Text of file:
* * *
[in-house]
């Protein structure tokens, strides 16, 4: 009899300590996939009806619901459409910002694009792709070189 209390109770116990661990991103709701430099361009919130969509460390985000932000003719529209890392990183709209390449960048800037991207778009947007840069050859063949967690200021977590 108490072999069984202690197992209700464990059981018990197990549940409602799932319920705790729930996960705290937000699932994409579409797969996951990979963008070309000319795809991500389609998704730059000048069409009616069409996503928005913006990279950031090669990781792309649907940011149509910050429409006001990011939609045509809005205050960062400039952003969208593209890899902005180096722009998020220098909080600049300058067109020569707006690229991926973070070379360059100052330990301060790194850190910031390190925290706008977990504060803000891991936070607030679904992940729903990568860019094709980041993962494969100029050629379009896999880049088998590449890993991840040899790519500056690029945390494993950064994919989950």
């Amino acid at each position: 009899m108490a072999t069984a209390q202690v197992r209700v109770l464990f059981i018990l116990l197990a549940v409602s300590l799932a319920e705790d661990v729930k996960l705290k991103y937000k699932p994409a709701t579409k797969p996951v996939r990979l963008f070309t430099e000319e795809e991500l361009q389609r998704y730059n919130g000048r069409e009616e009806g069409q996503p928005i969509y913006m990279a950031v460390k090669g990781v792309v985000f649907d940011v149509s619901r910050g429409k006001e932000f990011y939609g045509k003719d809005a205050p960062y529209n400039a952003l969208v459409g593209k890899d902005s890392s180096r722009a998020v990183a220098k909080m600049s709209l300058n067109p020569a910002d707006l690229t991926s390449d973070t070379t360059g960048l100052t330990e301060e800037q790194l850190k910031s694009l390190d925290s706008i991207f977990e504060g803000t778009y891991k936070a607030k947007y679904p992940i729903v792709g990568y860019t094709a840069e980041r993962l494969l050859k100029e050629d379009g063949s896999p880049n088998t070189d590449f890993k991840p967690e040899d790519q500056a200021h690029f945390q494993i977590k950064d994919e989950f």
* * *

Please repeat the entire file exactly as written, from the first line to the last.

[in-house]
């Protein structure tokens, strides 16, 4: 009899300590996939009806619901459409910002694009792709070189 209390109770116990661990991103709701430099361009919130969509460390985000932000003719529209890392990183709209390449960048800037991207778009947007840069050859063949967690200021977590 108490072999069984202690197992209700464990059981018990197990549940409602799932319920705790729930996960705290937000699932994409579409797969996951990979963008070309000319795809991500389609998704730059000048069409009616069409996503928005913006990279950031090669990781792309649907940011149509910050429409006001990011939609045509809005205050960062400039952003969208593209890899902005180096722009998020220098909080600049300058067109020569707006690229991926973070070379360059100052330990301060790194850190910031390190925290706008977990504060803000891991936070607030679904992940729903990568860019094709980041993962494969100029050629379009896999880049088998590449890993991840040899790519500056690029945390494993950064994919989950």
């Amino acid at each position: 009899m108490a072999t069984a209390q202690v197992r209700v109770l464990f059981i018990l116990l197990a549940v409602s300590l799932a319920e705790d661990v729930k996960l705290k991103y937000k699932p994409a709701t579409k797969p996951v996939r990979l963008f070309t430099e000319e795809e991500l361009q389609r998704y730059n919130g000048r069409e009616e009806g069409q996503p928005i969509y913006m990279a950031v460390k090669g990781v792309v985000f649907d940011v149509s619901r910050g429409k006001e932000f990011y939609g045509k003719d809005a205050p960062y529209n400039a952003l969208v459409g593209k890899d902005s890392s180096r722009a998020v990183a220098k909080m600049s709209l300058n067109p020569a910002d707006l690229t991926s390449d973070t070379t360059g960048l100052t330990e301060e800037q790194l850190k910031s694009l390190d925290s706008i991207f977990e504060g803000t778009y891991k936070a607030k947007y679904p992940i729903v792709g990568y860019t094709a840069e980041r993962l494969l050859k100029e050629d379009g063949s896999p880049n088998t070189d590449f890993k991840p967690e040899d790519q500056a200021h690029f945390q494993i977590k950064d994919e989950f």